Requirement of transforming growth factor activated kinase 1 for transforming growth factor induced ╨Ю┬▒-smooth muscle actin expression and extracellular matrix contraction in fibroblasts.код для вставкиСкачать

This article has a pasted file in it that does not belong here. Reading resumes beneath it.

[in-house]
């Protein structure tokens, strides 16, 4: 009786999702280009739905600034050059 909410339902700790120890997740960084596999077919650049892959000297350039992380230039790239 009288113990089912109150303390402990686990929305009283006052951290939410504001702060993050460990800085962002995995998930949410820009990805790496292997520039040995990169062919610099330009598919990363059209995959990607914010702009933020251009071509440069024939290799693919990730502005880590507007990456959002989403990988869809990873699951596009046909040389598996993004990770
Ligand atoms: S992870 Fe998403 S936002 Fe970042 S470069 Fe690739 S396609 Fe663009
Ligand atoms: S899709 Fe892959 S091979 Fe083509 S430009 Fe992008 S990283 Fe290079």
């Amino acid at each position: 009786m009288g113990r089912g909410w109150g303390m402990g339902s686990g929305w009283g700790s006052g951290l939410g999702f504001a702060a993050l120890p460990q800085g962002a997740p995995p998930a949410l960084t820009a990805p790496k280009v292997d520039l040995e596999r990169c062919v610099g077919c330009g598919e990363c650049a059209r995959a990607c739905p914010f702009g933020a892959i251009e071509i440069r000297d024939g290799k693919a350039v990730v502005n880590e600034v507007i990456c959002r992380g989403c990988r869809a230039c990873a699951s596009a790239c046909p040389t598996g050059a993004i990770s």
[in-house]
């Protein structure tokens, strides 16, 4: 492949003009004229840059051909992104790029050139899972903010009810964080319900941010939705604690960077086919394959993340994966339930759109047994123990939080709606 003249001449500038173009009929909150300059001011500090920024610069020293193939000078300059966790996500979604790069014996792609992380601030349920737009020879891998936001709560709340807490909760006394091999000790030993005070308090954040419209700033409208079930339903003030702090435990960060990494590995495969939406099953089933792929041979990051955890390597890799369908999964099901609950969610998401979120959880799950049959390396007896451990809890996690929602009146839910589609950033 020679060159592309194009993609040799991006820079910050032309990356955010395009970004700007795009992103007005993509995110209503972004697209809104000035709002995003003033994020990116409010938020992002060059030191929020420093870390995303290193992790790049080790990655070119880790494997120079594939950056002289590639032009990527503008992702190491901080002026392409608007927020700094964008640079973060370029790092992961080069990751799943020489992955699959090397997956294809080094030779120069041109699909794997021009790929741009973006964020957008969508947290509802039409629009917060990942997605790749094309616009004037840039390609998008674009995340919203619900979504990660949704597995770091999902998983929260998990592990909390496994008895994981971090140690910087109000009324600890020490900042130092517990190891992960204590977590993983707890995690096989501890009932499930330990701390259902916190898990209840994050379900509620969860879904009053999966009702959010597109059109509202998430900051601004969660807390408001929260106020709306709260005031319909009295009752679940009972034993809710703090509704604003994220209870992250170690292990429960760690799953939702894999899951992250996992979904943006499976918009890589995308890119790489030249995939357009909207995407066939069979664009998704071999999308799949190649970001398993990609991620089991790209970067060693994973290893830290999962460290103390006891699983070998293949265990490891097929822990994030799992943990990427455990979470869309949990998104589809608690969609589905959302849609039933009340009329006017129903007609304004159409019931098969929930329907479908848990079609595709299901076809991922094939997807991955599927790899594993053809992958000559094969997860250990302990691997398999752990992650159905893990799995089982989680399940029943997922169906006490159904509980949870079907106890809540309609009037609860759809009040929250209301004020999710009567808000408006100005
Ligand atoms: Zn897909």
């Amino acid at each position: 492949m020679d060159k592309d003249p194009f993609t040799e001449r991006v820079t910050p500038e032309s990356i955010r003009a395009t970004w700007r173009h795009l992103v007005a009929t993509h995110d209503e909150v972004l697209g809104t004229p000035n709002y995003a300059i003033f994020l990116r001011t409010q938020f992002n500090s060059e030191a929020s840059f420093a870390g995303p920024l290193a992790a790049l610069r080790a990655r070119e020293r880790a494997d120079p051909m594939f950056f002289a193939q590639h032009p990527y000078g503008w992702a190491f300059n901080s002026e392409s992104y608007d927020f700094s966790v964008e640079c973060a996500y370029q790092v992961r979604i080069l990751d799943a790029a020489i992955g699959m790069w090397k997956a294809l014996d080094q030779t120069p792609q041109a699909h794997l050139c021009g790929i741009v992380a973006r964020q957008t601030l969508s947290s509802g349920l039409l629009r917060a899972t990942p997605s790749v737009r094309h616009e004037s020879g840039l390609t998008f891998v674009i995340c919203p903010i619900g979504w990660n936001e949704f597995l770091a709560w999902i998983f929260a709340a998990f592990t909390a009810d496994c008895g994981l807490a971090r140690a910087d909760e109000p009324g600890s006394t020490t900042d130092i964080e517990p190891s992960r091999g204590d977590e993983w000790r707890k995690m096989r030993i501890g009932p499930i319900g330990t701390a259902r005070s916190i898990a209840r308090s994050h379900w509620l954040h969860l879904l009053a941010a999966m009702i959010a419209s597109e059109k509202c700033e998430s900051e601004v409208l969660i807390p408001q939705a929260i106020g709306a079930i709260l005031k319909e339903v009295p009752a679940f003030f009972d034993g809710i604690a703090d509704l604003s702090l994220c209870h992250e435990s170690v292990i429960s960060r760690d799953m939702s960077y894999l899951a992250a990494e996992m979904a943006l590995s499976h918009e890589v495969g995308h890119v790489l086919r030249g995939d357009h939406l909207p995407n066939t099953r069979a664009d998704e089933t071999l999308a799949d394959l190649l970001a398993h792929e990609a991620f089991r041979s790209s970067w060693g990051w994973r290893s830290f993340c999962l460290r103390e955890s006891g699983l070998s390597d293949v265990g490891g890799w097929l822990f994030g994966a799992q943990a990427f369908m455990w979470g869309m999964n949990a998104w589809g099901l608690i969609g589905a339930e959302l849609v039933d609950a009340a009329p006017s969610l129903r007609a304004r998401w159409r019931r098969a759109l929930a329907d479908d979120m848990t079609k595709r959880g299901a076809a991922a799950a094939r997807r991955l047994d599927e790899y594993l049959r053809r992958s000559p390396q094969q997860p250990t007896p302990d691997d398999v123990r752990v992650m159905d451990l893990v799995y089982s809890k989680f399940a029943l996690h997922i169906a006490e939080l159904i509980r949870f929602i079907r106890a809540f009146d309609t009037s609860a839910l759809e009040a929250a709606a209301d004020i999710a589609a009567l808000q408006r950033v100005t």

ARTHRITIS & RHEUMATISM Vol. 60, No. 1, January 2009, pp 234–241 DOI 10.1002/art.24223 © 2009, American College of Rheumatology Requirement of Transforming Growth Factor ␤–Activated Kinase 1 for Transforming Growth Factor ␤–Induced ␣-Smooth Muscle Actin Expression and Extracellular Matrix Contraction in Fibroblasts Xu Shi-wen,1 Sunil K. Parapuram,2 Daphne Pala,2 Yunliang Chen,3 David E. Carter,4 Mark Eastwood,3 Christopher P. Denton,1 David J. Abraham,1 and Andrew Leask2 Objective. Fibrosis is believed to occur through normal tissue remodeling failing to terminate. Tissue repair intimately involves the ability of fibroblasts to contract extracellular matrix (ECM), and enhanced ECM contraction is a hallmark of fibrotic cells in various conditions, including scleroderma. Some fibrogenic transcriptional responses to transforming growth factor ␤ (TGF␤), including ␣-smooth muscle actin (␣-SMA) expression and ECM contraction, require focal adhesion kinase/Src (FAK/Src). The present study was undertaken to assess whether TGF␤-activated ki- nase 1 (TAK1) acts downstream of FAK/Src to mediate fibrogenic responses in fibroblasts. Methods. We used microarray, real-time polymerase chain reaction, Western blot, and collagen gel contraction assays to assess the ability of wild-type and TAK1-knockout fibroblasts to respond to TGF␤1. Results. The ability of TGF to induce TAK1 was blocked by the FAK/Src inhibitor PP2. JNK phosphorylation in response to TGF␤1 was impaired in the absence of TAK1. TGF␤ could not induce matrix contraction or expression of a group of fibrotic genes, including ␣-SMA, in the absence of TAK1. Conclusion. These results suggest that TAK1 operates downstream of FAK/Src in mediating fibrogenic responses and that targeting of TAK1 may be a viable antifibrotic strategy in the treatment of certain disorders, including scleroderma. Supported by the Canadian Institutes of Health Research, the Canadian Foundation for Innovation, the Arthritis Research Campaign, the Raynaud’s and Scleroderma Association, and the Scleroderma Society. Dr. Parapuram is recipient of a postdoctoral fellowship from the Canadian Institutes of Health Research, Canadian Scleroderma Research Group. Ms Pala was recipient of a Network of Oral Research Training and Health scholarship for undergraduate dental research and is recipient of an Ontario Graduate Scholarship in Science and Technology at the University of Western Ontario. Dr. Leask is a New Investigator of the Arthritis Society (Scleroderma Society of Ontario) and recipient of an Early Researcher Award from the Ontario Ministry of Research and Innovation. 1 Xu Shi-wen, PhD, Christopher P. Denton, PhD, FRCP, David J. Abraham, PhD: University College London (Royal Free Campus), London, UK; 2Sunil K. Parapuram, PhD, Daphne Pala, MSc, Andrew Leask, PhD: University of Western Ontario, London, Ontario, Canada; 3Yunliang Chen, PhD, Mark Eastwood, PhD: University of Westminster, London, UK; 4David E. Carter, MSc: London Regional Genomics Centre, London, Ontario, Canada. Dr. Denton has received consulting fees, speaking fees, and/or honoraria from Actelion and Encysive (less than $10,000 each). Dr. Abraham has received consulting fees, speaking fees, and/or honoraria from Actelion and Encysive (less than $10,000 each). Address correspondence and reprint requests to Andrew Leask, PhD, CIHR Group in Skeletal Development and Remodeling, Department of Physiology and Pharmacology, Schulich School of Medicine and Dentistry, Dental Sciences Building, University of Western Ontario, London, Ontario N6A 5C1, Canada. E-mail: Andrew.Leask@schulich.uwo.ca. Submitted for publication April 30, 2008; accepted in revised form October 3, 2008. Normal tissue repair involves migration of fibroblasts into the wound. The fibroblasts then synthesize and remodel extracellular matrix (ECM), resulting in wound closure. These events involve the ability of fibroblasts to attach to ECM through specialized cell surface structures called focal adhesions (1). Persistently activated adhesion and adhesive signaling is a hallmark of fibrotic cells, including those cultured from lesional areas in patients with the fibrotic autoimmune disease systemic sclerosis (SSc; scleroderma) (2,3). Adhesion to ECM involves integrins, whose signals are transmitted by focal adhesion kinase (FAK), which is present at focal adhesions and is phosphorylated after integrin-mediated cell attachment (4). FAK has been classically considered to mediate fibroblast attachment to ECM; however, a priori it is also possible that it may be involved in transducing signals from growth factors (5). Indeed, we have recently found that the ability of transforming 234 NECESSITY OF TAK1 FOR FIBROBLAST RESPONSES TO TGF␤ 235 TAK1 to investigate the contribution of TAK1 to mediation of transcriptional responses to TGF␤ in fibroblasts. Our results provide new insights into the contribution of TAK1 to tissue repair and remodeling responses in fibroblasts and suggest that targeting of TAK1 may be a viable antifibrotic treatment approach. MATERIALS AND METHODS Figure 1. Requirement for focal adhesion kinase in transforming growth factor ␤ (TGF␤) induction of TGF␤-activated kinase 1 (TAK1) phosphorylation in fibroblasts. A, Fibroblasts from lesional areas of skin from patients with systemic sclerosis (SSc) and age-, sex-, and site-matched controls were serum starved for 24 hours and subjected to Western blot analysis with anti-TAK1 and anti–phospho-TAK1 antibodies. Cells from 4 normal subjects and 4 SSc patients were used. B, Fibroblasts from tak⫹/⫹ mice were serum starved and left untreated or treated with TGF␤1 (4 ng/ml) for 30 minutes. Cells were pretreated with PP2 (10 M) for 45 minutes prior to addition of TGF␤ or were not pretreated. In parallel experiments, fibroblasts from fak⫹/⫹ and fak⫺/⫺ mice were similarly tested. Cell extracts were prepared and subjected to Western blot analysis with anti–phospho-TAK1 and anti-TAK1 antibodies as indicated. A total of 4 independent experiments were performed, and representative blots are shown. growth factor ␤ (TGF␤) to induce expression of messenger RNA (mRNA) for profibrotic genes involves FAK (6). FAK was required in order for TGF␤ to induce JNK, and the FAK/MEKK1/JNK pathway was required for TGF␤ to induce myofibroblast formation, as identified by ␣-smooth muscle actin (␣-SMA) expression and the ability of fibroblasts to contract ECM (6). TGF␤-activated kinase 1 (TAK1), a member of the MAPKKK family, is thought to be a key modulator of the inducible transcription factors NF-B and activator protein 1, and therefore plays a crucial role in regulating the genes that mediate inflammation. In fibroblasts, TAK1 deletion does not impair the ability of TGF␤ to activate the Smad pathway (7). However, Smad-independent pathways are known to mediate the action of TGF␤; thus, the effect of loss of TAK1 on transcriptional responses in fibroblasts is unclear. We used wild-type fibroblasts and fibroblasts deficient in Cell culture and Western blot analysis. Fibroblasts derived from E9.75 wild-type (tak⫹/⫹) and homozygous mutant (tak⫺/⫺) mouse embryos were immortalized by stably transfecting linearized SV40 large T antigen plasmid (7). For some experiments, fibroblasts obtained from E8.5 FAK wildtype and FAK-knockout mouse embryos (American Type Culture Collection, Rockville, MD) were used. In addition, dermal fibroblasts from affected areas in patients with SSc and from age-, sex- and site-matched controls were used. Cells were grown in Dulbecco’s modified Eagle’s medium containing 5% fetal calf serum (FCS), 2 mM L-glutamine, antibiotics (100 units/ml penicillin and 100 g/ml streptomycin), and 1 mM sodium pyruvate (Invitrogen, Burlington, Ontario, Canada). Cells were serum starved for 24 hours and then left untreated or treated with TGF␤1 (4 ng/ml; R & D Systems, Minneapolis, MN). Whole cell protein extracts were produced and subjected to Western blot analysis using anti-TAK, anti–phospho-TAK, anti-JNK, anti–phospho-JNK1 (all from Cell Signaling Technology, Vancouver, British Columbia, Canada), anti-CCN2 (Abcam, Cambridge, UK), anti–␣-SMA (Sigma, St. Louis, MO), or anti-GAPDH (Abcam). Intensity of signals relative to GAPDH controls was calculated using densitometry, and averages and standard deviations of data obtained from 3 independent experiments were calculated. RNA quality assessment, probe preparation, and GeneChip hybridization and analysis. Microarray analysis was performed as previously described (6,8,9). GeneChips were processed at the London Regional Genomics Centre (Robarts Research Institute, London, Ontario, Canada [http:// Figure 2. Impairment of transforming growth factor ␤ (TGF␤)– induced JNK phosphorylation in the absence of TGF␤-activated kinase 1. Fibroblasts from tak⫹/⫹ mice (wild-type [WT]) or tak⫺/⫺ mice (knockout [KO]) were serum starved and left untreated or treated with TGF␤1 (4 ng/ml) for 1 hour. Cell extracts were prepared and subjected to Western blot analysis with anti-JNK1 or anti– phospho-JNK1 antibodies. A total of 4 independent experiments were performed, and representative blots are shown. 236 SHI-WEN ET AL Figure 3. Necessity of TGF␤-activated kinase 1 for TGF␤ induction of ␣-smooth muscle actin (␣-SMA) protein and mRNA in fibroblasts. A, Fibroblasts from tak⫹/⫹ and tak⫺/⫺ mice were serum starved and left untreated or treated with TGF␤1 (4 ng/ml) for 24 hours. Proteins were subjected to Western blot analysis with anti–␣-SMA, anti-CCN2 (anti–connective tissue growth factor [anti-CTGF]), or anti-GAPDH antibodies. In tak⫺/⫺ mouse cells, ␣-SMA protein was not induced, whereas CCN2 induction was observed. Densitometry of the blots resulting from 4 separate experiments was performed, and quantitative results for ␣-SMA (upper graph) and CCN2 (lower graph) are shown. Bars from left to right show the mean and SD results in untreated tak⫹/⫹ mouse fibroblasts, untreated tak⫺/⫺ mouse fibroblasts, TGF␤-treated tak⫹/⫹ mouse fibroblasts, and TGF␤-treated tak⫺/⫺ mouse fibroblasts, respectively. ⴱ ⫽ P ⬍ 0.05 versus TGF␤-treated tak⫺/⫺ mouse fibroblasts (upper graph) or versus untreated tak⫹/⫹ and tak⫺/⫺ mouse fibroblasts (lower graph). B, Fibroblasts from tak⫹/⫹ and tak⫺/⫺ mice were serum starved and left untreated or treated with TGF␤1 (4 ng/ml) for 6 hours. Real-time polymerase chain reaction analysis was performed with primers detecting ␣-SMA, CCN2, and ribosomal RNA (rRNA); samples were standardized to rRNA. Values are the mean ⫾ SD fold increase in response to TGF␤ (in relation to basal expression in WT and KO cells [set at 1]); SDs within groups were ⬍10%. Induction of mRNA for ␣-SMA, but not CCN2, was impaired in tak⫺/⫺ cells. ⴱ ⫽ P ⬍ 0.05 versus TGF␤-treated tak⫹/⫹ cells. See Figure 2 for other definitions. www.lrgc.ca]). Briefly, RNA was harvested using TRIzol (Invitrogen, Carlsbad, CA), quantified, and quality was assessed with a Degradometer (www.dnaarrays.org) (Agilent, Palo Alto, CA). Biotinylated complementary RNA (cRNA) was prepared from 10 g of total RNA, according to instructions in the Affymetrix GeneChip Technical Analysis Manual (Affymetrix, Santa Clara, CA). Double-stranded cDNA was synthesized using Superscript II (Invitrogen) and oligo(dT) 24 primers. Biotin-labeled cRNA was prepared by in vitro transcription using the Bizarre High-Yield RNA Transcript Labeling kit (Enzo Brioche, New York, NY) with biotinylated UTP and CTP. Fifteen micrograms of labeled cRNA was hybridized to Mouse Genome 430 2.0 GeneChips for 16 hours at 45°C as described (Affymetrix). GeneChips were stained with streptavidin–phycoerythrin, an antibody solution, and a second streptavidin–phycoerythrin solution. Liquid handling was performed using a GeneChip Fluidics Station 450. GeneChips were scanned with a GeneChip Scanner 3000 (Affymetrix). Signal intensities of genes were determined with GCOS1.2 (Affymetrix), using default values for the statistical NECESSITY OF TAK1 FOR FIBROBLAST RESPONSES TO TGF␤ 237 Figure 4. Necessity of TGF␤-activated kinase 1 (TAK1) for TGF␤ induction of collagen gel contraction in fibroblasts. A, Floating gel contraction assay. Fibroblasts from tak⫹/⫹ and tak⫺/⫺ mice were placed in collagen gel lattices. After polymerization, lattices were detached from tissue culture plates and left untreated or treated with TGF␤1 (4 ng/ml) for 24 hours. Contraction was monitored by measuring gel weight. Values are the mean and SD from 3 independent experiments. ⴱ ⫽ P ⬍ 0.05 versus untreated control WT cells. B, Fibroblast-populated collagen lattice assay. Fibroblasts from tak⫹/⫹ and tak⫺/⫺ mice were placed in collagen gel lattices. After polymerization, lattices were left untreated or treated with TGF␤1 (4 ng/ml) for 24 hours. Contractile forces were monitored over 24 hours as previously described (13). Experiments were performed 3 times; results of a representative experiment are shown. 3-D ⫽ 3-dimensional (see Figure 2 for other definitions). expression algorithm parameters, a target signal of 150 for all probe sets, and a normalization value of 1. Normalization was performed with GeneSpring 7.2 (Agilent). An RMA preprocessor was used to import data from the .cel files. Data were first transformed (measurements ⬍0.01 set to 0.01) and then normalized per chip to the fiftieth percentile, and per gene to wild-type control samples. Experiments were performed twice, and fold changes were identified using the GeneSpring filter. The change between treated and untreated samples had to be at least 2-fold for a transcript to be identified as being altered. These criteria had to be met in both sets of experiments; the variation between the data points in each set was ⬍25%. Probe sets that were up-regulated by ⱖ2 fold, as well as 52 probe sets that were down-regulated (0.5-fold and below), were further analyzed using the above-mentioned software packages and DAVID (http://david.abcc.ncifcrf.gov/home.jsp) (1,2). The analysis was carried out at high stringency and generated 12 functional clusters. Real-time polymerase chain reaction (PCR). Cells were serum starved for 24 hours and treated with 4 ng TGF␤ for 6 hours. Total RNA was isolated using TRIzol, and the integrity of the RNA was verified by gel electrophoresis or with an Agilent bioanalyzer. For initial time course analysis, total RNA (25 ng) was reverse transcribed, and amplified using TaqMan Assays-on-Demand (Applied Biosystems, Foster City, CA) in a 15-l reaction volume containing 2 unlabeled primers and 6-carboxyfluorescein–labeled TaqMan MGB probe. Samples were combined with TaqMan One-step Master Mix (Applied Biosystems). Amplified sequences were detected using the ABI Prism 7900 HT sequence detector according to the instructions of the manufac- turer (PerkinElmer Cetus, Vaudreuil, Quebec, Canada). Triplicate samples were run, and transcripts and expression values were standardized to values obtained with control 28S RNA primers using the ⌬⌬Ct method as previously described (9–11). Variation within samples was ⬍10%. Floating collagen gel cultures and quantitation of gel contraction. Collagen gel experiments were performed essentially as previously described (12). Briefly, 24-well tissue culture plates were precoated with bovine serum albumin. Trypsinized fibroblasts were suspended in MCDB medium and mixed with collagen solution (1 part 0.2M HEPES [pH 8.0], 4 parts collagen [Vitrogen-100, 3 mg/ml] [Cohesion Technologies, Palo Alto, CA], and 5 parts MCDB X2), yielding a final concentration of 80,000 cells per ml and 1.2 mg/ml collagen. Collagen/cell suspension (1 ml) was added to each well. After polymerization, gels were detached from wells by adding 1 ml MCDB medium. Contraction of the gel was quantified based on loss of gel weight and decrease in gel diameter over a 24-hour period. For inhibition experiments, cells were preincubated in the presence of inhibitor for 30 minutes prior to initiation of the assay. Fibroblast-populated collagen lattices (FPCLs). Measurement of contractile force generated within a 3-dimensional, tethered floating fibroblast–populated collagen lattice was performed as described previously (13,14). Using 1 ⫻ 106 cells/ml of collagen gel (First Link, Birmingham, UK), we determined the force generated across the collagen lattice, with a culture force monitor. This instrument is capable of measuring the minute forces exerted by cells within a collagen lattice (13,14) over 24 hours as fibroblasts attach, spread, 238 SHI-WEN ET AL Table 1. Genes whose expression was increased ⬎2-fold in wild-type (WT) but not in tak-knockout (KO) mouse embryonic fibroblasts* Fold increase Affymetrix ID WT KO Cell motility genes 1428650_at 1426955_at 1452587_at 2.1 2.4 2.2 1.7 0.9 0.8 1416157_at 1417122_at 1450413_at 2.2 2.3 2.9 0.8 0.9 1.8 2.4 2.0 1.2 1.5 2.4 2.1 2.2 3.0 2.2 0.9 0.8 1.0 1.9 1.8 1448416_at 1423606_at 1417455_at 2.4 2.8 2.1 1.0 1.3 1.5 1448228_at 1448123_s_at 1416121_at 1419089_at 3.9 3.8 3.6 3.3 0.7 0.5 0.5 1.0 1449335_at 2.9 1.0 1452445_at 1452595_at 2.2 2.2 1.7 1.1 1416786_at 1421198_at Extracellular matrix genes 1426955_at 1418599_at 1416741_at 1460302_at 1451527_at Gene name Tensin 1 Procollagen type XVIII ␣1 Actin-related protein 2 homolog Vinculin Vav 3 Platelet-derived growth factor, B Activin A receptor type 1 ␣V integrin Procollagen type XVIII ␣1 Procollagen type XI ␣1 Procollagen type V ␣1 Thrombospondin 1 Procollagen c-endopeptidase enhancer 2 Matrix Gla protein Periostin Transforming growth factor ␤3 Lysyl oxidase Beta_IG Lysyl oxidase Tissue inhibitor of metalloproteinases 3 Tissue inhibitor of metalloproteinases 3 ADAM-28 ADAMTS-4 * Values are the mean from 2 independent experiments. migrate, and differentiate into myofibroblasts. Briefly, a rectangular fibroblast-seeded collagen gel was cast and floated in medium with 2% FCS in the presence or absence of TGF␤1 (4 ng/ml, 24 hours), tethered to 2 flotation bars on either side of the long edges, which were in turn attached to a ground point at one end and a force transducer at the other. Cell-generated tensional forces in the collagen gel were detected by the force transducer and the data logged into a personal computer. Graphic readings were produced every 15 seconds, providing a continuous output of force (dynes; 1 ⫻ 10⫺5N) generated (13,14). Statistical analysis. Student’s paired and unpaired t-tests were used to assess the significance of differences between treatment groups. P values less than 0.05 were considered significant. RESULTS Necessity of FAK/Src for TGF␤ induction of TAK phosphorylation in fibroblasts. We previously showed that the profibrotic protein endothelin 1 (ET-1) induces myofibroblast formation through a JNK-dependent mechanism, and that constitutive ET-1–dependent JNK activation is a key feature of fibrotic fibroblasts in SSc (15). TGF␤ can further induce JNK via a FAKdependent mechanism, leading to myofibroblast formation (6). Moreover, we found that TAK was constitutively phosphorylated in SSc fibroblasts (Figure 1A). To investigate the control mechanisms through which TGF␤ can induce a fibrotic phenotype in fibroblasts, we evaluated the role of TAK1 in this pathway. We first used fibroblasts cultured from wild-type mice to verify, using Western blot analysis with anti– phospho-TAK1 and anti-TAK1 antibodies, that TGF␤ could induce TAK in fibroblasts (Figure 1); enhanced adhesive signaling is a feature of fibrotic cells (3,16). To assess whether FAK was required in order for TGF␤ to induce JNK, fibroblasts were pretreated with the FAK/ Src inhibitor PP2 prior to addition of TGF␤. The resultant protein extracts were subjected to Western blot analysis with anti–phospho-JNK and anti-JNK antibodies. TGF␤ induced TAK1 phosphorylation in fibroblasts, and this was significantly impaired by PP2 (Figure 1B). Moreover, TAK phosphorylation was reduced in response to TGF␤ in FAK-knockout mouse fibroblasts (Figure 1B). These results suggested that TGF␤ induces TAK1 in fibroblasts, in a FAK-dependent manner. Impairment of TGF␤-induced JNK phosphorylation in the absence of TAK1. The ability of TGF␤ to induce the Smad pathway does not involve TAK1 (7). Since FAK/Src is required for JNK activation in fibroblasts (6), we assessed whether the ability of TGF␤ to induce JNK phosphorylation was impaired in the absence of TAK1. Cells were serum starved for 24 hours and then treated with TGF␤ for 1 hour. Protein was then harvested from the cell layers and subjected to Western blot analysis with anti-JNK1 and anti–phospho-JNK1 antibodies. The results demonstrated that the ability of TGF␤ to induce JNK1 phosphorylation was impaired in TAK1-deficient mouse fibroblasts (Figure 2). Impairment of TGF␤-induced ␣-SMA expression and ECM contraction in the absence of TAK1. We then wished to examine the contribution of FAK/Srcdependent TAK1 activation to the ability of TGF␤ to induce a tissue remodeling phenotype in fibroblasts. To address this, we first assessed whether TGF␤-induced myofibroblast formation was impaired in TAK1deficient fibroblasts. Wild-type mouse fibroblasts were left untreated or treated with TGF␤ for 24 hours, and cells were then subjected to Western blot analysis with an anti–␣-SMA antibody. TGF␤ potently increased anti–␣-SMA protein expression in fibroblasts from NECESSITY OF TAK1 FOR FIBROBLAST RESPONSES TO TGF␤ 239 Figure 5. Inability of TGF␤ to induce expression of mRNA for various tissue remodeling molecules in tak⫺/⫺ fibroblasts. Fibroblasts from tak⫹/⫹ and tak⫺/⫺ mice were serum starved and left untreated or treated with TGF␤1 (4 ng/ml) for 6 hours. Real-time polymerase chain reaction analysis was performed with primers detecting vinculin, tissue inhibitor of metalloproteinases 3 (TIMP-3), thrombospondin 1 (TSP-1), and lysyl oxidase (LOX). Samples were standardized to ribosomal RNA. Values are the mean ⫾ SD fold increase in response to TGF␤ (in relation to basal expression in WT and KO cells [set at 1]) in 1 representative experiment (of 3 performed); SDs within groups were ⬍10%. ⴱ ⫽ P ⬍ 0.05 versus TGF␤-treated tak⫹/⫹ cells. See Figure 2 for other definitions. tak⫹/⫹ mice, but not in fibroblasts from tak⫺/⫺ mice (Figure 3A). Results were confirmed by real-time PCR analysis of mRNA harvested from cells that were untreated or were treated with TGF␤ for 6 hours (Figure 3B). Intriguingly, the ability of TGF␤ to induce CCN2 protein and mRNA, an action not involving JNK (17), was not impaired in tak⫺/⫺ mouse embryonic fibroblasts. Moreover, TGF␤ was able to induce tak⫹/⫹ mouse fibroblasts, but not tak⫺/⫺ mouse fibroblasts, to contract in a floating collagen gel matrix (Figure 4A). Similar results were obtained using an FPCL assay, in which force generation across a floating collagen gel matrix fixed at one end was examined (Figure 4B). Collectively, these results are consistent with the notion that FAK/TAK-dependent JNK activation is essential to the ability of TGF␤ to signal in fibroblasts and, in particular, in TGF␤-induced ␣-SMA expression and matrix contraction. Impairment of TGF␤-induced expression of fibrogenic genes in takⴚ/ⴚ mouse fibroblasts. To evaluate the contribution of TAK1 to the ability of TGF␤ to induce gene expression in fibroblasts, we cultured tak⫹/⫹ and tak⫺/⫺ mouse fibroblasts to 80% confluence and serum starved the cells for 24 hours. Cells were then left untreated or treated with TGF␤ (4 ng/ml) for an additional 6 hours. Total RNA was prepared from these cells, reverse transcribed, and applied to Affymetrix MOE430 arrays. Experiments were performed twice, and average induction values were obtained. Analysis of the data by GeneSpring revealed 265 transcripts that were increased ⬎2-fold by TGF␤ in tak⫹/⫹ mouse fibroblasts. Of these, 194 were not induced ⬎2-fold in tak⫺/⫺ mouse fibroblasts. Cluster analysis using DAVID revealed that expression of profibrotic transcripts involved in cell motility and ECM was reduced in response to TGF␤ in TAK1-deficient cells. These transcripts included genes for thrombospondin 1, tissue inhibitor of metalloproteinases 3, vinculin, lysyl oxidase, and several collagens (Table 1). Results obtained using microarray analysis for these transcripts were verified by real-time PCR analysis of RNA isolated from tak⫹/⫹ and tak⫺/⫺ mouse embryonic fibroblasts that were left untreated or treated with TGF␤ for 6 hours (Figure 5). Collectively, these findings 240 SHI-WEN ET AL suggest that TAK1 is required for a subset of TGF␤ responses in fibroblasts, including the induction of certain profibrotic genes. DISCUSSION In the present study, we examined the signaling events downstream of TGF␤ and FAK/Src that lead to induction of a tissue remodeling phenotype. TGF␤ promotes ECM production and contraction in fibroblasts, leading to deposition of granulated tissue (18). Although most studies have focused on the general TGF␤ signaling pathway, including TGF␤ receptors and Smads, in controlling ECM production and remodeling, it is now understood that additional pathways mediate the action of TGF␤ (18). In the potential development of therapies that target these pathways, it is hoped that wound healing and scarring responses could be affected while other, perhaps beneficial, effects of TGF␤ are left intact (18). MAP kinase cascades play key roles in driving tissue repair and fibrogenesis in response to TGF␤; for example, both the Ras/MEK/ERK and FAK/JNK cascades control the expression of TGF␤ target genes in fibroblasts, in a gene-specific manner (6,17,19). Both of these pathways appear to work independent of the Smad pathway (6,17,19). Previously, we have shown that JNK mediates TGF␤ induction of ET-1 and that constitutive JNK activation, mediated by endogenous ET-1 production, contributes at least partially to the persistent fibrotic phenotype of scleroderma lung fibroblasts (15). Moreover, we have demonstrated that JNK activation in response to TGF␤ in normal fibroblasts depends on FAK/Src (6). In this study, we showed that TGF␤induced JNK phosphorylation is impaired in the absence of TAK1. Moreover, deletion of TAK1 resulted in a failure of fibroblasts to support not only JNK activation in response to TGF␤, but also the expression of mRNA for ␣-SMA and a group of profibrotic TGF␤-induced genes, and ECM contraction. All of these responses required JNK and FAK in wild-type mouse fibroblasts (6). It was of interest that, in the FPCL assay, TAK1deficient cells contracted less well than did wild-type cells. This suggests that TAK1 is required for basal fibroblast function. Indeed, microarray analysis demonstrated that TAK1-deficient fibroblasts have reduced gene expression even in the absence of added TGF␤ (results not shown). It should also be noted that the FPCL assay measures myofibroblast induction in response to mechanical tension as well as to factors such as cell migration (13). Thus, it is indeed possible that TAK1 deficiency may also affect basal fibroblast function. Exploring this possibility was beyond the scope of the current study. Since TAK1-deficient mice died early in development, our studies with TAK1-knockout mouse cells required use of a transformed line derived from multiple embryos, in order to obtain sufficient cells for analysis (7). It is therefore theoretically possible that biases in clonal selection may have contributed to the present results. Overall, however, our findings suggest that, in fibroblasts, TAK is required downstream of FAK/Src to mediate a subset of profibrotic responses to TGF␤. TAK1 was constitutively phosphorylated in fibroblasts isolated from 4 SSc patients, relative to healthy control fibroblasts. This raises the intriguing possibility that TAK1 inhibitors (although we are aware of none that are readily commercially available) might be used to combat the fibrosis observed in SSc. It is important to note that since TAK1-deficient mice die in utero (7), it is possible that TAK1 is responsible for functions other than those described herein. Further evaluation of the suitability of TAK1 as a therapeutic target for fibrosis must await the development of conditionally deleted mouse strains. In conclusion, the findings reported herein provide evidence that the ability of TGF␤ to induce ␣-SMA expression and myofibroblast formation in fibroblasts depends on TAK1. Compared with general blockade of TGF␤ signaling by antagonizing TGF␤ receptors or Smads (18,20), it is likely that modifying TAK1 activity may be more suitable for control of tissue remodeling and development of selective antifibrotic therapies for disorders such as scleroderma. AUTHOR CONTRIBUTIONS Dr. Leask had full access to all of the data in the study and takes responsibility for the integrity of the data and the accuracy of the data analysis. Study design. Shi-wen, Pala, Denton, Abraham, Leask. 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